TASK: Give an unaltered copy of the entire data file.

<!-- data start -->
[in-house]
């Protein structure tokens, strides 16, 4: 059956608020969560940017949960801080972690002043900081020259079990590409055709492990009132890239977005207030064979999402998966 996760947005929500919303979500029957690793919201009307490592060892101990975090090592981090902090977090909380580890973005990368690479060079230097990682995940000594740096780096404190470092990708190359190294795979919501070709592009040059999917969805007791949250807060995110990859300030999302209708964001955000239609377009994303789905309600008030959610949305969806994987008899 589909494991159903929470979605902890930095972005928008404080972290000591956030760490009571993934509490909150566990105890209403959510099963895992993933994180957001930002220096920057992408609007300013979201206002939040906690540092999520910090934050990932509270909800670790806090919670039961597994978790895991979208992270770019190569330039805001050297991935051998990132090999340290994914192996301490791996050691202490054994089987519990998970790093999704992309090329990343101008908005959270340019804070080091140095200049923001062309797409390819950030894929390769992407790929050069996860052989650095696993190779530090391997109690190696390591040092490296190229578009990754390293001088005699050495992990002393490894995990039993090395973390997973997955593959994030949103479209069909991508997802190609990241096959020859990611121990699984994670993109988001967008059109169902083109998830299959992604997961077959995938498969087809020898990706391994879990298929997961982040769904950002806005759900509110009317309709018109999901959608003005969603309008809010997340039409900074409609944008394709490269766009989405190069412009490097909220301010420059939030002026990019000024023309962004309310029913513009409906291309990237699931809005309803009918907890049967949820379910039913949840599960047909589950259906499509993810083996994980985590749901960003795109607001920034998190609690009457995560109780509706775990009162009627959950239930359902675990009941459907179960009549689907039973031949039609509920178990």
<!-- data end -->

[in-house]
């Protein structure tokens, strides 16, 4: 059956608020969560940017949960801080972690002043900081020259079990590409055709492990009132890239977005207030064979999402998966 996760947005929500919303979500029957690793919201009307490592060892101990975090090592981090902090977090909380580890973005990368690479060079230097990682995940000594740096780096404190470092990708190359190294795979919501070709592009040059999917969805007791949250807060995110990859300030999302209708964001955000239609377009994303789905309600008030959610949305969806994987008899 589909494991159903929470979605902890930095972005928008404080972290000591956030760490009571993934509490909150566990105890209403959510099963895992993933994180957001930002220096920057992408609007300013979201206002939040906690540092999520910090934050990932509270909800670790806090919670039961597994978790895991979208992270770019190569330039805001050297991935051998990132090999340290994914192996301490791996050691202490054994089987519990998970790093999704992309090329990343101008908005959270340019804070080091140095200049923001062309797409390819950030894929390769992407790929050069996860052989650095696993190779530090391997109690190696390591040092490296190229578009990754390293001088005699050495992990002393490894995990039993090395973390997973997955593959994030949103479209069909991508997802190609990241096959020859990611121990699984994670993109988001967008059109169902083109998830299959992604997961077959995938498969087809020898990706391994879990298929997961982040769904950002806005759900509110009317309709018109999901959608003005969603309008809010997340039409900074409609944008394709490269766009989405190069412009490097909220301010420059939030002026990019000024023309962004309310029913513009409906291309990237699931809005309803009918907890049967949820379910039913949840599960047909589950259906499509993810083996994980985590749901960003795109607001920034998190609690009457995560109780509706775990009162009627959950239930359902675990009941459907179960009549689907039973031949039609509920178990």